What services do you offer?
Our aim is to educate the masses by bringing the new drawing methods to designers and showing them how to make their job much easier!
I’m pretty confident that we can help 99% of architectural, interior design, structural engineer and M&E consultants to improve the way in which they work. Whether it is getting them to use the software that they currently use in a better and more productive way, or showing them the benefits of BIM and how it will help them to work more efficiently!

What’s the difference between BIM and CAD software?
CAD is the generic term for any computer-based design software. It actually covers anything from a small 2D sketch to a full 3D parametrically constrained BIM model. As long as you’re designing it on the computer, then it is CAD (Computer Aided Design).
BIM is the AEC equivalent of digital prototyping in the manufacturing world. Just like in digital prototyping, you create a full model of the building design on the screen using tools for each discipline to help you quickly and accurately create a detailed model of the design, adding materials, building component information, costing and schedules.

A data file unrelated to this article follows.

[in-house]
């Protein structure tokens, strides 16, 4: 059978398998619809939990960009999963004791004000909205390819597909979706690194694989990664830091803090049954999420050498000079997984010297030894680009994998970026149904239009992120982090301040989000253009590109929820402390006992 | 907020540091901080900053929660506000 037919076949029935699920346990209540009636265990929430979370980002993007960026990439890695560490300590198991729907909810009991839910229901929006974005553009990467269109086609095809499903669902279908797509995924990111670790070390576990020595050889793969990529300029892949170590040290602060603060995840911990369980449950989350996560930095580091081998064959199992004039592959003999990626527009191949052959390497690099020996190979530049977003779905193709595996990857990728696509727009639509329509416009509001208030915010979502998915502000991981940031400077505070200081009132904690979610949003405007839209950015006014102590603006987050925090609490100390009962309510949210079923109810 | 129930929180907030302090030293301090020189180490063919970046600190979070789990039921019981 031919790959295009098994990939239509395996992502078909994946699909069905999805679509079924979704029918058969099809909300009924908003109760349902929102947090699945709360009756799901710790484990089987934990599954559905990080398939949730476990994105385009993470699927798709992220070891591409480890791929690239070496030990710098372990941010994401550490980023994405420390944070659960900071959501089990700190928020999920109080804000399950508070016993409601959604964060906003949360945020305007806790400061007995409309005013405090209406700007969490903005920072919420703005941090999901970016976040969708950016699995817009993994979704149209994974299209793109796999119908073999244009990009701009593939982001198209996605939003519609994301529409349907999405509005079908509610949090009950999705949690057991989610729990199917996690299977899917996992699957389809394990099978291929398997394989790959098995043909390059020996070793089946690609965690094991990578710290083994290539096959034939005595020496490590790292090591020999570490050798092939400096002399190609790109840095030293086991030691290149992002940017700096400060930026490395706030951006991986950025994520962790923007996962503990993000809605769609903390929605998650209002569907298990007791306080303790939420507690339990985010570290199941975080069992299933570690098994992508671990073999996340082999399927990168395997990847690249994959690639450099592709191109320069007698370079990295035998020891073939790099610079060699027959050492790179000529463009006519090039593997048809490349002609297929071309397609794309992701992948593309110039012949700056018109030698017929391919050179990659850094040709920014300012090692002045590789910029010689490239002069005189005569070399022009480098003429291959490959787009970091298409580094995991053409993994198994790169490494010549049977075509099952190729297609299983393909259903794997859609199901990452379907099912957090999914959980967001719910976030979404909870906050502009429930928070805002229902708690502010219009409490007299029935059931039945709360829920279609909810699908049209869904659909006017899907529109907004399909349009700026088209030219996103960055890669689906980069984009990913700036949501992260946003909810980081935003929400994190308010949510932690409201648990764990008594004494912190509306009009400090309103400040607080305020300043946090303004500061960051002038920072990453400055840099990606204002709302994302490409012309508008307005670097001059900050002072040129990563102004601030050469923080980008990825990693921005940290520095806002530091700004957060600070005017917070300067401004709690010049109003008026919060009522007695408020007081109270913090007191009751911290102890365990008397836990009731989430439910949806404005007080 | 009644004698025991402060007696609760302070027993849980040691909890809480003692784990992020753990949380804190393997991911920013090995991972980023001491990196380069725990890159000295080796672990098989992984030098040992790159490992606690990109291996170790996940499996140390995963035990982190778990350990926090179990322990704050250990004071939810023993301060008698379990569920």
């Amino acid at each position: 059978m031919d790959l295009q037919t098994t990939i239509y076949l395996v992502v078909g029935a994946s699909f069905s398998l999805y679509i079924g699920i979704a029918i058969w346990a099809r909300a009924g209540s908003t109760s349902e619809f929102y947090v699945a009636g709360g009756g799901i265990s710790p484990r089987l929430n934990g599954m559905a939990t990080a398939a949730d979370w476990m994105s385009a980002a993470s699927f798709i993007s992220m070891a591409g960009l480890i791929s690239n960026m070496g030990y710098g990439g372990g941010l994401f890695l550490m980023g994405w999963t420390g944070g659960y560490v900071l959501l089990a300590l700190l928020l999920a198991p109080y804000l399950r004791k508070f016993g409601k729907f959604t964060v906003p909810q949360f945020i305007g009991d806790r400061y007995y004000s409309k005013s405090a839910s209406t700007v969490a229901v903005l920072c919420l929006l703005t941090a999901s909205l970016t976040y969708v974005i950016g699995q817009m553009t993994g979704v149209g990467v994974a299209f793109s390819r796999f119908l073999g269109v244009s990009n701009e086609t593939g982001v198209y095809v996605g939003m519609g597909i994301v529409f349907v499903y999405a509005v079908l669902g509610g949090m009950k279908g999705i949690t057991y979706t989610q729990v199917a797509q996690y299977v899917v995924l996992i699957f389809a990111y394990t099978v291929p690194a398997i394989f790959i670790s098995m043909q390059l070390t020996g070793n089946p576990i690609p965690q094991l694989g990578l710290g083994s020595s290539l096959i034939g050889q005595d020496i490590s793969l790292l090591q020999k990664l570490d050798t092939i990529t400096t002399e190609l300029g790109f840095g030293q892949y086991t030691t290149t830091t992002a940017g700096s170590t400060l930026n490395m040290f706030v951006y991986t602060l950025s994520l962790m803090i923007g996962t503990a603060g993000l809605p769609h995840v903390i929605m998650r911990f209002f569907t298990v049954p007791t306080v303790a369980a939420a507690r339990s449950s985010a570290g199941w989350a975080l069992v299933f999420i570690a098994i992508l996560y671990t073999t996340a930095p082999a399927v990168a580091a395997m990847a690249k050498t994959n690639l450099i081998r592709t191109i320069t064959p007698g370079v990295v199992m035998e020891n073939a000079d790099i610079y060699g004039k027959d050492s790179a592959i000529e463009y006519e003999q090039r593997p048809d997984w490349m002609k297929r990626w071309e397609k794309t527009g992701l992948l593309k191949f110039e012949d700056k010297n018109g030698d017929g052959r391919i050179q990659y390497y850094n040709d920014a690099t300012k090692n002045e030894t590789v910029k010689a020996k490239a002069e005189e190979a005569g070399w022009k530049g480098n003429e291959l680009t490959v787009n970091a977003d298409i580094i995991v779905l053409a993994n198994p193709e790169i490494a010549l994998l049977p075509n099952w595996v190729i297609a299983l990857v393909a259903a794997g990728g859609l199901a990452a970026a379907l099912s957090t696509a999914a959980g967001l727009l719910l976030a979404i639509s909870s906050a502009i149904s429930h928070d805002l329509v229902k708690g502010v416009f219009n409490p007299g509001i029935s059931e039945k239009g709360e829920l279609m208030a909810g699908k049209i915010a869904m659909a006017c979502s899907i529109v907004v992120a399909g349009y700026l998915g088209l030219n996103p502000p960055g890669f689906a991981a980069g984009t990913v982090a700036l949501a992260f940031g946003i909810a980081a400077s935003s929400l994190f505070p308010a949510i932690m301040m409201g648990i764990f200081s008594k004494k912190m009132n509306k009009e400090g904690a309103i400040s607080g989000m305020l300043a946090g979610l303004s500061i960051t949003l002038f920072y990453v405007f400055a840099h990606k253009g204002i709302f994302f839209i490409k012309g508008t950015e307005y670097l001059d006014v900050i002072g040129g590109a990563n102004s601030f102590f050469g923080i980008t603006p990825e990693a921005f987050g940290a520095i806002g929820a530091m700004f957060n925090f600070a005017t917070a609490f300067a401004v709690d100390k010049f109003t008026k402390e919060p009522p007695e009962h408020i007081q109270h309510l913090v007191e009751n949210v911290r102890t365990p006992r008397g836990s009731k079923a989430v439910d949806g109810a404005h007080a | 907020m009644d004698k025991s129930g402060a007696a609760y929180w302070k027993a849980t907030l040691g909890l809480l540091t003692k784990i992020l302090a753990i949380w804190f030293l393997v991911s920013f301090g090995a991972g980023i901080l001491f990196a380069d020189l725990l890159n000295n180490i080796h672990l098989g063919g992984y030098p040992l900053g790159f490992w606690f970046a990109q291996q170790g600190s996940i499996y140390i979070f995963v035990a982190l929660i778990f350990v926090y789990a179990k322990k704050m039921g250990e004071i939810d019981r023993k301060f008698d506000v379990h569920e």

You can then simply create different views of your model. Automatically producing sections, elevations, details, schedules, material take-offs, 3D visualisation and photo-realistic renders.

What are the advantages of using BIM?
The 2 key words when using BIM are PRODUCTIVITY and COORDINATION.
The speed in which you can work using any BIM solution is phenomenal compared to using traditional 2D CAD systems. For instance, you can move and change a window style/size/position in an elevation and have it automatically update the plan, and sections cutting through it, and schedule that its being picked up in and any 3D visualisation.
Currently most designers will use a mixture of 2D CAD, such as AutoCAD or Microstation, and then use Excel to produce any schedules. Then use a visualisation piece of software such as Google Sketchup or 3D Studio Max to produce any visualisations they require. This all often involves reproducing many steps of the design work in a completely uncoordinated manner!
BIM allows you to do all of this work at once, in a completely coordinated way. Simply by either looking at your model in different views and by extracting information in the form of a schedule.